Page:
Marcella is eighteen and lives in a Texas suburb so quiet that it sometimes seems like a ghost town. She down loaded TikTok last fall, after seeing TikTok videos that were posted on YouTube and Instagram. They were strange and hilarious and reminded her of Vine, the discontinued platform that teen-agers once utilized for uploading anarchic six-second videos that played on a loop. She opened Mycheats Tiktok, and it began showing her a never-ending scroll of videos, most of them fifteen seconds or less. She watched the ones she liked a few times before moving on, and double-tapped her favorites, to “like” them. TikTok was learning what she wanted. It showed her more absurd comic sketches and supercuts of people painting murals, and much less videos in which girls made fun of other girls for their looks.
Whenever you watch a video on TikTok, you can tap a control button on the screen to react with your personal video, scored for the same soundtrack. Another tap calls up a suite of editing tools, such as a timer that makes it very easy to film yourself. Videos become memes that you can imitate, or riff on, rapidly multiplying much just how the Ice Bucket Challenge proliferated on Facebook 5 years ago.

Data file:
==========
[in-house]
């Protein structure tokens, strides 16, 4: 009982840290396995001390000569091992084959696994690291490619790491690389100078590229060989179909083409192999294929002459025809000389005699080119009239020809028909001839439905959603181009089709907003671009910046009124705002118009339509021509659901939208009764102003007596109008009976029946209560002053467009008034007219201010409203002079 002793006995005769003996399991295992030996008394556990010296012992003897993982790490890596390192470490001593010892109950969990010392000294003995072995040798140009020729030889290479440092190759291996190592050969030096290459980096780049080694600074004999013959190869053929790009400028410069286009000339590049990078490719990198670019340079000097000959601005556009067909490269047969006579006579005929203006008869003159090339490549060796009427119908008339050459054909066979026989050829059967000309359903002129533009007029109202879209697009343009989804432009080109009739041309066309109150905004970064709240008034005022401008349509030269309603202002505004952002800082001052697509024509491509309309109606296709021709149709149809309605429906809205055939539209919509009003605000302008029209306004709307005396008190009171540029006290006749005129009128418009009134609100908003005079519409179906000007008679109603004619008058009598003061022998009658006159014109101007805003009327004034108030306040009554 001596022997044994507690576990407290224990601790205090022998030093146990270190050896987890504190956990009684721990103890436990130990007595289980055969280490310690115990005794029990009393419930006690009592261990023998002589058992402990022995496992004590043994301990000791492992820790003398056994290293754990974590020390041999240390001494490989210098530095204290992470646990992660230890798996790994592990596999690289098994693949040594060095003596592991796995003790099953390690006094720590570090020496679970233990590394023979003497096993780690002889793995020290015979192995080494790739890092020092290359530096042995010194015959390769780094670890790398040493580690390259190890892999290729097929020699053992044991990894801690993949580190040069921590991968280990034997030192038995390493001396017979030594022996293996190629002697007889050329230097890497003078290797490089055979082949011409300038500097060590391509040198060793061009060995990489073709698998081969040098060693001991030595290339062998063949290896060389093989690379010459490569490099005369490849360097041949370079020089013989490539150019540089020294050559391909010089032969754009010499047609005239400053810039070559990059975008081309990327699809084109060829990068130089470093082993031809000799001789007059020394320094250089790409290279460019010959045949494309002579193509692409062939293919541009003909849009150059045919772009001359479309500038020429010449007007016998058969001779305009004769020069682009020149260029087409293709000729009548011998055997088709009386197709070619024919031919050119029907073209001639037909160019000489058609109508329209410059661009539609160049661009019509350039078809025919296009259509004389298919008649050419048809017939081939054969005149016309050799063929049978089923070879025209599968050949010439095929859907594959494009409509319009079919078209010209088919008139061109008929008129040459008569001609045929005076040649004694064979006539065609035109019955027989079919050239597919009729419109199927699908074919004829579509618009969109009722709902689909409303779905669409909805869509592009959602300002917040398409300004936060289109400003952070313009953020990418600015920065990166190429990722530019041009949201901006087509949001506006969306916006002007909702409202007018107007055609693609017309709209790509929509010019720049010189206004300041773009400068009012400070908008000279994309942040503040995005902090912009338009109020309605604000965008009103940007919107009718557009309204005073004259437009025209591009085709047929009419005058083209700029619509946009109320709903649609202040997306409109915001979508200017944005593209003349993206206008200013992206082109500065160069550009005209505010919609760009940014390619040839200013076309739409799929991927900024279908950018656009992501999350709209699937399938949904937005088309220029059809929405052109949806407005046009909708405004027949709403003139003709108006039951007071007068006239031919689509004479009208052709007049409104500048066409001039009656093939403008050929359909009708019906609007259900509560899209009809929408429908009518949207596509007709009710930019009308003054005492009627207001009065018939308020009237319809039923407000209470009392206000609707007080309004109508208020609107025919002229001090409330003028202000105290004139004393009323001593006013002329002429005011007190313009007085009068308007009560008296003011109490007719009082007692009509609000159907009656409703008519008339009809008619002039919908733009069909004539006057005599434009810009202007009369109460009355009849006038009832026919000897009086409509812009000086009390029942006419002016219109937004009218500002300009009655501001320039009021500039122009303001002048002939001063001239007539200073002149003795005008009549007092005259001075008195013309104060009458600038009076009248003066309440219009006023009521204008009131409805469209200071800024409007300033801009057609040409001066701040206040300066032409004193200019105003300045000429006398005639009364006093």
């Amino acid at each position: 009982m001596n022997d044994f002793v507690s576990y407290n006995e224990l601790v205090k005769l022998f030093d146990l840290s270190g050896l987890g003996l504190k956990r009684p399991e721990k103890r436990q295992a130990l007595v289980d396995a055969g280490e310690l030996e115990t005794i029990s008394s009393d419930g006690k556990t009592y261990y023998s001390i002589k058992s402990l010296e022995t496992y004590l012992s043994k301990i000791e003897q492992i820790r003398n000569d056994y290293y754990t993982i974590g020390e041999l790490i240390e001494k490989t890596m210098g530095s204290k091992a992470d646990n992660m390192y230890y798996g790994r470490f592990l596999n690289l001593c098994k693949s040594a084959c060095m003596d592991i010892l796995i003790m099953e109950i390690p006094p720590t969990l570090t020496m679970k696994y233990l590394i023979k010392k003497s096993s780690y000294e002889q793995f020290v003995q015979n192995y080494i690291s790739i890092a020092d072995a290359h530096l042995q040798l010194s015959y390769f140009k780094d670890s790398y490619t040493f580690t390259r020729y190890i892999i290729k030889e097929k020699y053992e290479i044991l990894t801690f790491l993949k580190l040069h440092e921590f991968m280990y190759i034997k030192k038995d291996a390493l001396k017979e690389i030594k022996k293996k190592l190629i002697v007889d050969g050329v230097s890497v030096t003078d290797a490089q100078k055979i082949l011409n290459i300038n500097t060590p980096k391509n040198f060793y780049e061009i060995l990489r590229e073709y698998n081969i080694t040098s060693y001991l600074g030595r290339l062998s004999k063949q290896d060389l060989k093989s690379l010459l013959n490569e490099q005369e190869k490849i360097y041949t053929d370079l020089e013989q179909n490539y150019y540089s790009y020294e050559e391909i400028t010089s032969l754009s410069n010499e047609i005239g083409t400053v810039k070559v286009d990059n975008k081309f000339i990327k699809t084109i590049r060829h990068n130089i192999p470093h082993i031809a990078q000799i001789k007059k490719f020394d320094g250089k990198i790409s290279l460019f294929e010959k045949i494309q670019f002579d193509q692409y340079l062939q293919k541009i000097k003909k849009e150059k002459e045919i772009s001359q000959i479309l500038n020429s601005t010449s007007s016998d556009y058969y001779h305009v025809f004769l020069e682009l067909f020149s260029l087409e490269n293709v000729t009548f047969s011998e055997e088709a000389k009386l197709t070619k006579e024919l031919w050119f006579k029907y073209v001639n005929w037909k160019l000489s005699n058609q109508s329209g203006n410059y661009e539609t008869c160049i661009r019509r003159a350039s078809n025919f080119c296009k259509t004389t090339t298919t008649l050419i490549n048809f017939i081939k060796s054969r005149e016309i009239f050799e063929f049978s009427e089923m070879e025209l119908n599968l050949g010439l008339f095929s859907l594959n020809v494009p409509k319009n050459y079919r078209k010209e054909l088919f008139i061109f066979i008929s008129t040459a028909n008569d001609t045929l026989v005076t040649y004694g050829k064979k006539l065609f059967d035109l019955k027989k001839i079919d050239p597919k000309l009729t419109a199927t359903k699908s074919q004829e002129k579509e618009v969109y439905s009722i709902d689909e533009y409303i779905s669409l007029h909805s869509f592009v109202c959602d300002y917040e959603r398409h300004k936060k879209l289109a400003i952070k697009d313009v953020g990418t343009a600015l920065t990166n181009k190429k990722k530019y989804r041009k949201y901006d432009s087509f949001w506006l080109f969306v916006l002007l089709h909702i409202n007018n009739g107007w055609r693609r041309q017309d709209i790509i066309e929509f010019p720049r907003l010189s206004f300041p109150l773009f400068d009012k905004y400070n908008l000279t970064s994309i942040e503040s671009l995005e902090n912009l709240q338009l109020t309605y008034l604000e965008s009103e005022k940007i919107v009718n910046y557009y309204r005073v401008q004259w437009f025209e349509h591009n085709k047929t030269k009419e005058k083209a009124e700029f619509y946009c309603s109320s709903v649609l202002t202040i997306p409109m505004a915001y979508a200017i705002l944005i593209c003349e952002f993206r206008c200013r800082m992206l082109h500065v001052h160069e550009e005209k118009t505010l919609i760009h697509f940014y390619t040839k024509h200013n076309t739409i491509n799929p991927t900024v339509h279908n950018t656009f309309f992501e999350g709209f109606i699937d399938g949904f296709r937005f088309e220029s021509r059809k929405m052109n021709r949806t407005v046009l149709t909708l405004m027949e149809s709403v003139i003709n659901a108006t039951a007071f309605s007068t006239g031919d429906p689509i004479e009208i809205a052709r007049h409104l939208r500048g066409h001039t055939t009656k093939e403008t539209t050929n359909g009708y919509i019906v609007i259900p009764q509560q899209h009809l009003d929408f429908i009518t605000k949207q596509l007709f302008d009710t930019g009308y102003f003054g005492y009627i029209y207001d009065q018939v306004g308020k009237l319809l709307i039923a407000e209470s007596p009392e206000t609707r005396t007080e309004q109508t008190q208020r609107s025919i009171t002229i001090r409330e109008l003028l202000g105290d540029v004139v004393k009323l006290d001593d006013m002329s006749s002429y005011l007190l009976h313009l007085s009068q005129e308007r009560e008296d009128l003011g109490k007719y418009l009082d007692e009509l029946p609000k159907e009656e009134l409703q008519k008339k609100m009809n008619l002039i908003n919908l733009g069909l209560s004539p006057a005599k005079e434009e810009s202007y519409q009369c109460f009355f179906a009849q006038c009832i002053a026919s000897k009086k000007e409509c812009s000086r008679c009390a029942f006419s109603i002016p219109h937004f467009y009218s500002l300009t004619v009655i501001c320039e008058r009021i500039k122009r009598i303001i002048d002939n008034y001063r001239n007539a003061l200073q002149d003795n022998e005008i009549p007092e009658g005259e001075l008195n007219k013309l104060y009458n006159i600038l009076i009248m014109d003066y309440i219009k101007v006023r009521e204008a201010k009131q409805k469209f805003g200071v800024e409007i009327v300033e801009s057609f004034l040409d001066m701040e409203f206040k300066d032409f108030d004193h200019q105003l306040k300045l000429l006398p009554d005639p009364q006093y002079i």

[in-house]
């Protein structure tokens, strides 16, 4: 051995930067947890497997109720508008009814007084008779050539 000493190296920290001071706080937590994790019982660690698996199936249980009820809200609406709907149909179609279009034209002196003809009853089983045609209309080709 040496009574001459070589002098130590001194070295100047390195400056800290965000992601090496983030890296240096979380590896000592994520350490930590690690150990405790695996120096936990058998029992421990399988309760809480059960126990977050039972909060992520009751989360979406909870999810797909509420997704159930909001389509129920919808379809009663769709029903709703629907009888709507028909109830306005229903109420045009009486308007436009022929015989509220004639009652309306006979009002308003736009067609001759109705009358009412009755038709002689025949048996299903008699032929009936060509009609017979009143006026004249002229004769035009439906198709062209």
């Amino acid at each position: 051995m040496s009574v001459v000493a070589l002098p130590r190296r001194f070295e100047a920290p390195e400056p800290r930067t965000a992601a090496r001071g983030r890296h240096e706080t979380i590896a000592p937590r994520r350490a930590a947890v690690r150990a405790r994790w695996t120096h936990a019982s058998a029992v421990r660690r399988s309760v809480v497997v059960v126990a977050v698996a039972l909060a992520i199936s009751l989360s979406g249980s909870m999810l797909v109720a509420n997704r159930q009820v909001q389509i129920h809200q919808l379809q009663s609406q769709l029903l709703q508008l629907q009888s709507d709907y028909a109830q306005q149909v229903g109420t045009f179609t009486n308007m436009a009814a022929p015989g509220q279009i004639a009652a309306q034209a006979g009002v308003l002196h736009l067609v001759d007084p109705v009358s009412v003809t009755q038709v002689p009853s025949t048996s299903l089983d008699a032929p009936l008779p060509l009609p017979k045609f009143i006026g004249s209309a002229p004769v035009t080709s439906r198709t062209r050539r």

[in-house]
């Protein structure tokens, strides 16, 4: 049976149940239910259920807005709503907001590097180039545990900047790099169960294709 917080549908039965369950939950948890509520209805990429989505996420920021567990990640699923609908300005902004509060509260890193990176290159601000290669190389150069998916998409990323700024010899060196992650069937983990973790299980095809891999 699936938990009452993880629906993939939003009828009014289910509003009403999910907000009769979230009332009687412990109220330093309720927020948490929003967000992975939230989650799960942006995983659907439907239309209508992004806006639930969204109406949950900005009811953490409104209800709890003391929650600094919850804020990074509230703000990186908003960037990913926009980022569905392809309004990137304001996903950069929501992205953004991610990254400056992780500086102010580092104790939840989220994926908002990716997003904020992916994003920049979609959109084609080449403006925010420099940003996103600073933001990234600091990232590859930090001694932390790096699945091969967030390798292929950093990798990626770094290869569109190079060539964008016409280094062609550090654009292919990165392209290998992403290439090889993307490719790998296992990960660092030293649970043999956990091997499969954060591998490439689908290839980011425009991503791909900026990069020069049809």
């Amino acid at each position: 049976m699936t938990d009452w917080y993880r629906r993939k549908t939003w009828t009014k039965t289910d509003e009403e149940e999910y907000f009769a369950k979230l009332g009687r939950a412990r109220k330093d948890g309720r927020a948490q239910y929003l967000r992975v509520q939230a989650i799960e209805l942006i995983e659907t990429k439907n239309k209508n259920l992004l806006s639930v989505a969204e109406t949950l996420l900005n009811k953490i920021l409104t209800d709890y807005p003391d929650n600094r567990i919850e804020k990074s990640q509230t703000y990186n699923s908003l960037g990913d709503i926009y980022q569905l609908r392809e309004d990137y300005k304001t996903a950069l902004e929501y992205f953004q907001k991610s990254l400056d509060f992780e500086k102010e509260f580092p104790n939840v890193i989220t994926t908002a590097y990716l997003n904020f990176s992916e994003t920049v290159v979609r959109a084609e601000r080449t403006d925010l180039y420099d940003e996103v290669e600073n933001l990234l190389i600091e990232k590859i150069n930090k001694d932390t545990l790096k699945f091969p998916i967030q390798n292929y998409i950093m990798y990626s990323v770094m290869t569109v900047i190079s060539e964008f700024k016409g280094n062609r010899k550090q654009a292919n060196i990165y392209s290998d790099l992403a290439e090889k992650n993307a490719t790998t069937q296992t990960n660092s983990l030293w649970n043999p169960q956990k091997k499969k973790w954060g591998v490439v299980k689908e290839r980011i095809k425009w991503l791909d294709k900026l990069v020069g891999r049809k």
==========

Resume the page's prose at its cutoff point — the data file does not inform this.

Marcella was lying on her bed taking a look at TikTok over a Thursday evening when she began seeing video after video set to some clip of the song “Pretty Boy Swag,” by Soulja Boy. In each one of these, a person would check out the camera as if it were a mirror, then, just as the song’s beat dropped, your camera would cut to your shot from the person’s doppelgänger. It worked like a punch line. A guy with packing tape over his nose became Voldemort. A woman smeared gold paint on the face, put on a yellow hoodie, and converted into an Oscar statue. Marcella propped her phone in her desk and set the TikTok timer. Her video took around 20 mins to make, and is also thirteen seconds long. She enters the frame in a white button-down, her hair dark and wavy. She adjusts her collar, checks her reflection, looks upward, and-the beat droPS-she’s Anne Frank.